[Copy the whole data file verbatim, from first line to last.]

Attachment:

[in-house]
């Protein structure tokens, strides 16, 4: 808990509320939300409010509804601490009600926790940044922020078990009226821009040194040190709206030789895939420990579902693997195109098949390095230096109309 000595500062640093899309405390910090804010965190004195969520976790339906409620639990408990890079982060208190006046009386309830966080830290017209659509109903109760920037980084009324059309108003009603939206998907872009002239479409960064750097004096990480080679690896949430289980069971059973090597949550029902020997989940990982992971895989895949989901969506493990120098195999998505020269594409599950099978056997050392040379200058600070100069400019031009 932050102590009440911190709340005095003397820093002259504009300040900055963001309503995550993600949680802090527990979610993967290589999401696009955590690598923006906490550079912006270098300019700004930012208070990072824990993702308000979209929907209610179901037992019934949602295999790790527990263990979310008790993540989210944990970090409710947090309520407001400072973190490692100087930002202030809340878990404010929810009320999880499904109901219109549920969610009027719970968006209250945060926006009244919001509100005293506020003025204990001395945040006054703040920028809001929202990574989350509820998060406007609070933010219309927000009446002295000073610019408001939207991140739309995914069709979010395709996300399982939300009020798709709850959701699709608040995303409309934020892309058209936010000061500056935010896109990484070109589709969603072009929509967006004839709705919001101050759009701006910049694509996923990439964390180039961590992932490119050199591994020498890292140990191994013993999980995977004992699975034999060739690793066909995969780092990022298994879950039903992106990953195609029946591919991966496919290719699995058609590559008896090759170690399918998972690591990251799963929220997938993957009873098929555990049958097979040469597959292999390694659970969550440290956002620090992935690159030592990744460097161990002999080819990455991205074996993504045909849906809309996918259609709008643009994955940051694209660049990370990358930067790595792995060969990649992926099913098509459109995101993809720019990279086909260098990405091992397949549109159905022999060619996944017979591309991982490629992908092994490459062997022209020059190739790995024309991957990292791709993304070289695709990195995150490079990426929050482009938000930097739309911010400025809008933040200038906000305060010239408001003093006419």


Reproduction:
[in-house]
């Protein structure tokens, strides 16, 4: 808990509320939300409010509804601490009600926790940044922020078990009226821009040194040190709206030789895939420990579902693997195109098949390095230096109309 000595500062640093899309405390910090804010965190004195969520976790339906409620639990408990890079982060208190006046009386309830966080830290017209659509109903109760920037980084009324059309108003009603939206998907872009002239479409960064750097004096990480080679690896949430289980069971059973090597949550029902020997989940990982992971895989895949989901969506493990120098195999998505020269594409599950099978056997050392040379200058600070100069400019031009 932050102590009440911190709340005095003397820093002259504009300040900055963001309503995550993600949680802090527990979610993967290589999401696009955590690598923006906490550079912006270098300019700004930012208070990072824990993702308000979209929907209610179901037992019934949602295999790790527990263990979310008790993540989210944990970090409710947090309520407001400072973190490692100087930002202030809340878990404010929810009320999880499904109901219109549920969610009027719970968006209250945060926006009244919001509100005293506020003025204990001395945040006054703040920028809001929202990574989350509820998060406007609070933010219309927000009446002295000073610019408001939207991140739309995914069709979010395709996300399982939300009020798709709850959701699709608040995303409309934020892309058209936010000061500056935010896109990484070109589709969603072009929509967006004839709705919001101050759009701006910049694509996923990439964390180039961590992932490119050199591994020498890292140990191994013993999980995977004992699975034999060739690793066909995969780092990022298994879950039903992106990953195609029946591919991966496919290719699995058609590559008896090759170690399918998972690591990251799963929220997938993957009873098929555990049958097979040469597959292999390694659970969550440290956002620090992935690159030592990744460097161990002999080819990455991205074996993504045909849906809309996918259609709008643009994955940051694209660049990370990358930067790595792995060969990649992926099913098509459109995101993809720019990279086909260098990405091992397949549109159905022999060619996944017979591309991982490629992908092994490459062997022209020059190739790995024309991957990292791709993304070289695709990195995150490079990426929050482009938000930097739309911010400025809008933040200038906000305060010239408001003093006419």